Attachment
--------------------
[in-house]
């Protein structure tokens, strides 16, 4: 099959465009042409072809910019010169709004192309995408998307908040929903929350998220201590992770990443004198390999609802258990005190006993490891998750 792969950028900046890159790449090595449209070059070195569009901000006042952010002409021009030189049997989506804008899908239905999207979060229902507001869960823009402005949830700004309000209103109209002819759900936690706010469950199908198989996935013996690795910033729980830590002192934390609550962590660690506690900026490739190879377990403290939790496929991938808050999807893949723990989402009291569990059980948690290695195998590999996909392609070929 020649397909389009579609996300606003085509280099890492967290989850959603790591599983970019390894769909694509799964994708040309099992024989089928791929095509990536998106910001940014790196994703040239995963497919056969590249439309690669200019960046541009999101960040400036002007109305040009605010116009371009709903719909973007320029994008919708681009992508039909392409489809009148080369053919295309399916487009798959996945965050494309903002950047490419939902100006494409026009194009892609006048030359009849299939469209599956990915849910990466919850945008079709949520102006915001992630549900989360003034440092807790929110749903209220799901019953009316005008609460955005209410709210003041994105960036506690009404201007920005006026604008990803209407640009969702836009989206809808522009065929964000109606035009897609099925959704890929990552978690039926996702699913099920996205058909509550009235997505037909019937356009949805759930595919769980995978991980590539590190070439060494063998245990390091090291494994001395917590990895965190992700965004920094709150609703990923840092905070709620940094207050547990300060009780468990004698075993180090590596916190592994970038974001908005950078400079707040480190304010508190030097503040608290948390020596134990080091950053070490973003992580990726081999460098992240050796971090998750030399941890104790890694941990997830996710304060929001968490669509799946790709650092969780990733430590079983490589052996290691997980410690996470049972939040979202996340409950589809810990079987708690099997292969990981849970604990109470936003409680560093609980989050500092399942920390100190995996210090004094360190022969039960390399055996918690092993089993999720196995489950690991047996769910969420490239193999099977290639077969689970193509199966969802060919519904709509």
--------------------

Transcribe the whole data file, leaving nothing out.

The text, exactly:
[in-house]
């Protein structure tokens, strides 16, 4: 099959465009042409072809910019010169709004192309995408998307908040929903929350998220201590992770990443004198390999609802258990005190006993490891998750 792969950028900046890159790449090595449209070059070195569009901000006042952010002409021009030189049997989506804008899908239905999207979060229902507001869960823009402005949830700004309000209103109209002819759900936690706010469950199908198989996935013996690795910033729980830590002192934390609550962590660690506690900026490739190879377990403290939790496929991938808050999807893949723990989402009291569990059980948690290695195998590999996909392609070929 020649397909389009579609996300606003085509280099890492967290989850959603790591599983970019390894769909694509799964994708040309099992024989089928791929095509990536998106910001940014790196994703040239995963497919056969590249439309690669200019960046541009999101960040400036002007109305040009605010116009371009709903719909973007320029994008919708681009992508039909392409489809009148080369053919295309399916487009798959996945965050494309903002950047490419939902100006494409026009194009892609006048030359009849299939469209599956990915849910990466919850945008079709949520102006915001992630549900989360003034440092807790929110749903209220799901019953009316005008609460955005209410709210003041994105960036506690009404201007920005006026604008990803209407640009969702836009989206809808522009065929964000109606035009897609099925959704890929990552978690039926996702699913099920996205058909509550009235997505037909019937356009949805759930595919769980995978991980590539590190070439060494063998245990390091090291494994001395917590990895965190992700965004920094709150609703990923840092905070709620940094207050547990300060009780468990004698075993180090590596916190592994970038974001908005950078400079707040480190304010508190030097503040608290948390020596134990080091950053070490973003992580990726081999460098992240050796971090998750030399941890104790890694941990997830996710304060929001968490669509799946790709650092969780990733430590079983490589052996290691997980410690996470049972939040979202996340409950589809810990079987708690099997292969990981849970604990109470936003409680560093609980989050500092399942920390100190995996210090004094360190022969039960390399055996918690092993089993999720196995489950690991047996769910969420490239193999099977290639077969689970193509199966969802060919519904709509």